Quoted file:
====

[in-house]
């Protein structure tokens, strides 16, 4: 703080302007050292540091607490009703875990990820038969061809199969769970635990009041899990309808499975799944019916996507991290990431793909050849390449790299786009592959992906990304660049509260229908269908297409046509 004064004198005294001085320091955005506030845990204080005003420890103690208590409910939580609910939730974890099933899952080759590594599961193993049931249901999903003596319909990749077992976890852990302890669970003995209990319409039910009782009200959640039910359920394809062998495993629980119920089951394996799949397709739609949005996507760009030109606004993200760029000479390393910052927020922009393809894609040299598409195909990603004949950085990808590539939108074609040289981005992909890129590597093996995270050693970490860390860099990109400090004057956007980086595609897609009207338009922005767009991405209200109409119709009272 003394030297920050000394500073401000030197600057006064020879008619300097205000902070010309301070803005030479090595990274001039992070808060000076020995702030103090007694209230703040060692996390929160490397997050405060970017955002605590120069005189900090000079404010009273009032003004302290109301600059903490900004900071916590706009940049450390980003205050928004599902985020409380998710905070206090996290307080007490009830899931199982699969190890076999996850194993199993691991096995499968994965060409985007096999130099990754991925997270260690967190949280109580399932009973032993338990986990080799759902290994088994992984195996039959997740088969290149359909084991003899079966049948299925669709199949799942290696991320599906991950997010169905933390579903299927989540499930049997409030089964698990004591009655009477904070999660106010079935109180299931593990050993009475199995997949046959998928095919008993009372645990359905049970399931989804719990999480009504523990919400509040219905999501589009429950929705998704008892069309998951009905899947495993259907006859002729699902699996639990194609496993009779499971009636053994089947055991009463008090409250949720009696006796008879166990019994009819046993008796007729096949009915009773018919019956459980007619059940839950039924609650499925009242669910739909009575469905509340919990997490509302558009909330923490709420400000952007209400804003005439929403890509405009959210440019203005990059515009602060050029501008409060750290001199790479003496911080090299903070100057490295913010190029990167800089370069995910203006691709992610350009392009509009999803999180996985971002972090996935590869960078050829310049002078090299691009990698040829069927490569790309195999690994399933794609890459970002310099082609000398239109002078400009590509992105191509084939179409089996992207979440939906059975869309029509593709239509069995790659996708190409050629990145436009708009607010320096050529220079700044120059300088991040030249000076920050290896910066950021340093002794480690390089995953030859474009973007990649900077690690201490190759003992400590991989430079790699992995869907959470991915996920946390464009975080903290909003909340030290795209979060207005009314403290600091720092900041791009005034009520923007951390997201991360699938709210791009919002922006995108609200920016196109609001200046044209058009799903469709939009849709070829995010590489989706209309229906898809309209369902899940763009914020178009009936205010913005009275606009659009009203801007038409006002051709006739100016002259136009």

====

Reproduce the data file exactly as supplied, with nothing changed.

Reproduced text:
[in-house]
């Protein structure tokens, strides 16, 4: 703080302007050292540091607490009703875990990820038969061809199969769970635990009041899990309808499975799944019916996507991290990431793909050849390449790299786009592959992906990304660049509260229908269908297409046509 004064004198005294001085320091955005506030845990204080005003420890103690208590409910939580609910939730974890099933899952080759590594599961193993049931249901999903003596319909990749077992976890852990302890669970003995209990319409039910009782009200959640039910359920394809062998495993629980119920089951394996799949397709739609949005996507760009030109606004993200760029000479390393910052927020922009393809894609040299598409195909990603004949950085990808590539939108074609040289981005992909890129590597093996995270050693970490860390860099990109400090004057956007980086595609897609009207338009922005767009991405209200109409119709009272 003394030297920050000394500073401000030197600057006064020879008619300097205000902070010309301070803005030479090595990274001039992070808060000076020995702030103090007694209230703040060692996390929160490397997050405060970017955002605590120069005189900090000079404010009273009032003004302290109301600059903490900004900071916590706009940049450390980003205050928004599902985020409380998710905070206090996290307080007490009830899931199982699969190890076999996850194993199993691991096995499968994965060409985007096999130099990754991925997270260690967190949280109580399932009973032993338990986990080799759902290994088994992984195996039959997740088969290149359909084991003899079966049948299925669709199949799942290696991320599906991950997010169905933390579903299927989540499930049997409030089964698990004591009655009477904070999660106010079935109180299931593990050993009475199995997949046959998928095919008993009372645990359905049970399931989804719990999480009504523990919400509040219905999501589009429950929705998704008892069309998951009905899947495993259907006859002729699902699996639990194609496993009779499971009636053994089947055991009463008090409250949720009696006796008879166990019994009819046993008796007729096949009915009773018919019956459980007619059940839950039924609650499925009242669910739909009575469905509340919990997490509302558009909330923490709420400000952007209400804003005439929403890509405009959210440019203005990059515009602060050029501008409060750290001199790479003496911080090299903070100057490295913010190029990167800089370069995910203006691709992610350009392009509009999803999180996985971002972090996935590869960078050829310049002078090299691009990698040829069927490569790309195999690994399933794609890459970002310099082609000398239109002078400009590509992105191509084939179409089996992207979440939906059975869309029509593709239509069995790659996708190409050629990145436009708009607010320096050529220079700044120059300088991040030249000076920050290896910066950021340093002794480690390089995953030859474009973007990649900077690690201490190759003992400590991989430079790699992995869907959470991915996920946390464009975080903290909003909340030290795209979060207005009314403290600091720092900041791009005034009520923007951390997201991360699938709210791009919002922006995108609200920016196109609001200046044209058009799903469709939009849709070829995010590489989706209309229906898809309209369902899940763009914020178009009936205010913005009275606009659009009203801007038409006002051709006739100016002259136009």